76-year-old Russian on trial for peaceful protest granted asylum in Ukraine
19.08.16 | Halya Coynash
Vladimir Ionov with a placard reading "We have Putin, no need for a mind"
Vladimir Ionov has been granted political asylum in Ukraine, eight months after he was forced to flee likely imprisonment for peaceful protest in Russia. Ionov was one of the first activists to be prosecuted under a draconian anti-protest law. Since his trial was due to end shortly after Ildar Dadin was jailed for 3 years on identical charges, there were serious grounds for believing he could be next.
Ionov told Hromadske Radio that his new status means that he can enjoy free public transport as a pensioner, and can also travel abroad. In Russia he had simply been refused a passport, because he had been forced to sign an undertaking not to abscond.
Even without a passport, Ionov was fortunately able to reach Kharkiv in December 2015 where he met up with his partner Olga Braun, who had left separately. Back in December he explained to Grani.ru that it was because of the changes in his personal life that he had felt compelled to leave.
“Now I want to avoid prison”, he explained. “When I was alone, I didn’t care at all. Now I’m not alone, but with a woman I love, and she has a much more delicate constitution than I do. I’ve taken this decision out of concern and love for her”.
The court hearing into Ionov’s case immediately after Dadin’s conviction had been postponed after Ionov’s blood pressure rose dangerously. It was probably due to his age and state of health that in his case the prosecutor had, on Nov 25, asked ‘only’ for a three-year suspended sentence. Ionov had then stated clearly that he had no intention of complying with unconstitutional restrictions, so there would have still been a very real likelihood of his imprisonment.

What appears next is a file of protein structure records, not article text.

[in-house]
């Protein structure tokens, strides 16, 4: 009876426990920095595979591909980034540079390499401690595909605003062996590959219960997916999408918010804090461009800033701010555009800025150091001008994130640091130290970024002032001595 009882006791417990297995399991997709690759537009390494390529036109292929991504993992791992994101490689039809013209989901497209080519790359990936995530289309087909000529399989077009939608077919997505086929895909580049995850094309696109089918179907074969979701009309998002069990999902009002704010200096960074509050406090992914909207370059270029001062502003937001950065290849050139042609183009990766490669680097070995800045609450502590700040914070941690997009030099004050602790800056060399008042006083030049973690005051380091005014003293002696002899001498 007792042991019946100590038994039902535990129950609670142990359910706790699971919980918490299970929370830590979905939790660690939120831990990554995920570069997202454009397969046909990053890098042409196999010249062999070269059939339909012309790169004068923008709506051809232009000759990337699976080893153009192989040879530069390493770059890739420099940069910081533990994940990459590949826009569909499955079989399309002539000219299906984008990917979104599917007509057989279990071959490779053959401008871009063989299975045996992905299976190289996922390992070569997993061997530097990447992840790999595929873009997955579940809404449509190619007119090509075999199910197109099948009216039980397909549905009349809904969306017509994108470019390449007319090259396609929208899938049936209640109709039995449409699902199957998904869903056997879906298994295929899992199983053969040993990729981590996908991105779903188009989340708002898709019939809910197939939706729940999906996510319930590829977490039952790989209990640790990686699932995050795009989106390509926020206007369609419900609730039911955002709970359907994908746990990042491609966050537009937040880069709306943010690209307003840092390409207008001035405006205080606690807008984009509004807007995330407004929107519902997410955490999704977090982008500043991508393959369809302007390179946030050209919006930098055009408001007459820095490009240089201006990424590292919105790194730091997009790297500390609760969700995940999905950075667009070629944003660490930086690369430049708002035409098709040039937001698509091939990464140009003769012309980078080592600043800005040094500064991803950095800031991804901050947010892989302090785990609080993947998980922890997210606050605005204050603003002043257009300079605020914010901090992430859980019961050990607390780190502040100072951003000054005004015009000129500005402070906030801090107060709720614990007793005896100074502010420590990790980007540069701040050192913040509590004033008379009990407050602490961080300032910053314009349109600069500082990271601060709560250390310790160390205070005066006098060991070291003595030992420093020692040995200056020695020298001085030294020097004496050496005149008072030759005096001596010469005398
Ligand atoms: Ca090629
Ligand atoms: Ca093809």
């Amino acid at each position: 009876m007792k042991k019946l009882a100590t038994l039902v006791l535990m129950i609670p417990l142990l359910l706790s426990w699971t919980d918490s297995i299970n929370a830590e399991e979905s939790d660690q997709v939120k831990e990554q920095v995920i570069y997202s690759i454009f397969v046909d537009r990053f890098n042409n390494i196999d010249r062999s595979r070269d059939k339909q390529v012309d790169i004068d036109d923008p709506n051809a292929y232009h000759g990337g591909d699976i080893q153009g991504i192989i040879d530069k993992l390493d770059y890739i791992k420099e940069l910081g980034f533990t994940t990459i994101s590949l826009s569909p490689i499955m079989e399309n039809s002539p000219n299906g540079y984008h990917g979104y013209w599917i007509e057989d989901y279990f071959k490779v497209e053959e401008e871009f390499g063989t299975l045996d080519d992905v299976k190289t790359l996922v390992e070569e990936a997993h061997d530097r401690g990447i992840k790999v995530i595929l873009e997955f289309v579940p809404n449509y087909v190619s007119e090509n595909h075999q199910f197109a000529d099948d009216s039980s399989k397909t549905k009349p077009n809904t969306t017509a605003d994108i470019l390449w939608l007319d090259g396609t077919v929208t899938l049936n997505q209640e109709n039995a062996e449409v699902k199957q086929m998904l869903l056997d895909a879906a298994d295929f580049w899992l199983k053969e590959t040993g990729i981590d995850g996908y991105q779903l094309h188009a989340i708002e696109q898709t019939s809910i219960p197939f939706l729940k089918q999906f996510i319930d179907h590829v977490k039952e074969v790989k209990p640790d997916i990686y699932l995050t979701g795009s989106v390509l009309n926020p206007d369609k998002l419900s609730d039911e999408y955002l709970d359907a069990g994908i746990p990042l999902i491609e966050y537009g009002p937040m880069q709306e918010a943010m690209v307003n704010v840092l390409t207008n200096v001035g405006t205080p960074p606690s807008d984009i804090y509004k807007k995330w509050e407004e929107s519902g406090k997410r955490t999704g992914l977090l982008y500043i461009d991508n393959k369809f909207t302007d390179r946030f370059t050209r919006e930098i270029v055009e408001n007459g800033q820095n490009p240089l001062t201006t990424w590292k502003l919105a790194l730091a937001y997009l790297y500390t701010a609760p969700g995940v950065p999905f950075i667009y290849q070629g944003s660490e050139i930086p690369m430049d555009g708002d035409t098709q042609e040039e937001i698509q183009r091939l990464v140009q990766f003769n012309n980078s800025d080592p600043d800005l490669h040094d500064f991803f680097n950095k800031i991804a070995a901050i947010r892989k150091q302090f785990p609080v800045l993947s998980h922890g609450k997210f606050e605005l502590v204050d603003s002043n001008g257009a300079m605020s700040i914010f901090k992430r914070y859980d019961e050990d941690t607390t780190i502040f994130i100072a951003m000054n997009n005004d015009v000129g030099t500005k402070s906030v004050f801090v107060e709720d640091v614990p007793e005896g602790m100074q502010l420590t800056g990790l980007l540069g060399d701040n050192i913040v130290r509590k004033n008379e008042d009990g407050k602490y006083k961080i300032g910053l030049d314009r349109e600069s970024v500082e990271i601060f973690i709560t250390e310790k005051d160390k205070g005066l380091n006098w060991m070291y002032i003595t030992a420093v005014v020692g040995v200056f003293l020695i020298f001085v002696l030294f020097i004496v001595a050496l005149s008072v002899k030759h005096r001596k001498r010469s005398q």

During the earlier court debate, Ionov had explained how the situation had become “nightmarish” after Vladimir Putin came to power. He recalled Putin’s notoriously vulgar threat to ‘waste terrorists in the latrine’ and said that he had begun protesting then, going on demonstrations and marches. Then the authorities got worried, and banned such marches, and he began coming out on single-person pickets which are not – in theory at least - banned.
It was however after one such picket, as well as totally peaceful gatherings, that Ionov ended up on trial, charged under the new Article 212.1 of the Criminal Code. This envisages up to 5-year sentences if a court has issued three rulings on administrative offences within 180 days. It is standard in today’s Russia for police to detain people at entirely peaceful protests, with administrative protocols then drawn up and processed by the courts with no questions asked. Three such unwarranted administrative penalties can now lead to criminal prosecution.
Ionov was charged with four episodes: a single-person picket on Jan 10, 2015 with a placard: “Je suis Charlie” [this was just after the massacre at Charlie Hebdo in Paris]; taking part in gatherings on Jan 15 and on March 21 that year, as well as participation in a picket in support of Nadiya Savchenko, the Ukrainian pilot then still imprisoned on her birthday (May 11, 2015).
He and Mark Galperin were the first two people arrest under the new anti-protest law on Jan 16, 2015. Dadin was detained on Jan 30 and immediately placed under house arrest.
The new law has been condemned both in Russia and abroad. The Russian Memorial Human Rights Centre stated that the new legislation crushes freedom of peaceful assembly in Russian altogether.
Article 212.1 breaches Russia’s Constitution and legislation, as well as international law for a number of reasons. It imposes double punishment for the same actions, first via administrative legislation, then criminal. The criminal charges can carry a term of imprisonment of from 3 to 5 years despite the fact that the supposed ‘offences’ are of a formal nature and do not present any danger to the public.
It is excellent that Vladimir Ionov has relatively swiftly been granted the asylum he clearly deserves. Unfortunately, Ukraine’s authorities are very slow in changing and there are many other Kremlin critics, including some who have got into trouble for opposing Russia’s aggression against Ukraine, who get much worse treatment. See: How can Ukraine turn away friends fleeing persecution in Russia?
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